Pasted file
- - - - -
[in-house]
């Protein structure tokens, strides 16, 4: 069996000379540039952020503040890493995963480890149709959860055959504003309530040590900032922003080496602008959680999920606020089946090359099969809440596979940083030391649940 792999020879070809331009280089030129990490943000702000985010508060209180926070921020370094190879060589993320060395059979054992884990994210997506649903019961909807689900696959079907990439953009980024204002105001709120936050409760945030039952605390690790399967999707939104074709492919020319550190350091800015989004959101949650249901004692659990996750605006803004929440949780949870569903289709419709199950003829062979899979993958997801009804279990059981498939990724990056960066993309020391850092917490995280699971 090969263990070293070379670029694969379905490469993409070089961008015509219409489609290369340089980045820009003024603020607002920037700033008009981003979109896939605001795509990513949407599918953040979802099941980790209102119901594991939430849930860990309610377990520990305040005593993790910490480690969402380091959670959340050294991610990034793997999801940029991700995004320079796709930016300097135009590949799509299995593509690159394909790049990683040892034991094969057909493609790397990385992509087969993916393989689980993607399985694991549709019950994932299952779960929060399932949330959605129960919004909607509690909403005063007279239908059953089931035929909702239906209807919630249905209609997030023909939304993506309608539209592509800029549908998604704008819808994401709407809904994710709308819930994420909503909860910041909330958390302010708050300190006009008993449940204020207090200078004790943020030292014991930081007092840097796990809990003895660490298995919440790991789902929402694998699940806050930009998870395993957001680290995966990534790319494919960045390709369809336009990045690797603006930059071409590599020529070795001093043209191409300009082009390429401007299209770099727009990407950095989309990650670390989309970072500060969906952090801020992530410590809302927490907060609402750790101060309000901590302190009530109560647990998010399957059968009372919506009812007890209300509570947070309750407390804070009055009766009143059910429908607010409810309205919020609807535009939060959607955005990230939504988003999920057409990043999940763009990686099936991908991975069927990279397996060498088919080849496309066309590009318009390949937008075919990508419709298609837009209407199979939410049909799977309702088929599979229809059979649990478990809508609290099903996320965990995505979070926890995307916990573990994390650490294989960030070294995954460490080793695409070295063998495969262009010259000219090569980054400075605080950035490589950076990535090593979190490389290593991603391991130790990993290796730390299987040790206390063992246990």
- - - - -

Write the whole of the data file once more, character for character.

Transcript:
[in-house]
């Protein structure tokens, strides 16, 4: 069996000379540039952020503040890493995963480890149709959860055959504003309530040590900032922003080496602008959680999920606020089946090359099969809440596979940083030391649940 792999020879070809331009280089030129990490943000702000985010508060209180926070921020370094190879060589993320060395059979054992884990994210997506649903019961909807689900696959079907990439953009980024204002105001709120936050409760945030039952605390690790399967999707939104074709492919020319550190350091800015989004959101949650249901004692659990996750605006803004929440949780949870569903289709419709199950003829062979899979993958997801009804279990059981498939990724990056960066993309020391850092917490995280699971 090969263990070293070379670029694969379905490469993409070089961008015509219409489609290369340089980045820009003024603020607002920037700033008009981003979109896939605001795509990513949407599918953040979802099941980790209102119901594991939430849930860990309610377990520990305040005593993790910490480690969402380091959670959340050294991610990034793997999801940029991700995004320079796709930016300097135009590949799509299995593509690159394909790049990683040892034991094969057909493609790397990385992509087969993916393989689980993607399985694991549709019950994932299952779960929060399932949330959605129960919004909607509690909403005063007279239908059953089931035929909702239906209807919630249905209609997030023909939304993506309608539209592509800029549908998604704008819808994401709407809904994710709308819930994420909503909860910041909330958390302010708050300190006009008993449940204020207090200078004790943020030292014991930081007092840097796990809990003895660490298995919440790991789902929402694998699940806050930009998870395993957001680290995966990534790319494919960045390709369809336009990045690797603006930059071409590599020529070795001093043209191409300009082009390429401007299209770099727009990407950095989309990650670390989309970072500060969906952090801020992530410590809302927490907060609402750790101060309000901590302190009530109560647990998010399957059968009372919506009812007890209300509570947070309750407390804070009055009766009143059910429908607010409810309205919020609807535009939060959607955005990230939504988003999920057409990043999940763009990686099936991908991975069927990279397996060498088919080849496309066309590009318009390949937008075919990508419709298609837009209407199979939410049909799977309702088929599979229809059979649990478990809508609290099903996320965990995505979070926890995307916990573990994390650490294989960030070294995954460490080793695409070295063998495969262009010259000219090569980054400075605080950035490589950076990535090593979190490389290593991603391991130790990993290796730390299987040790206390063992246990």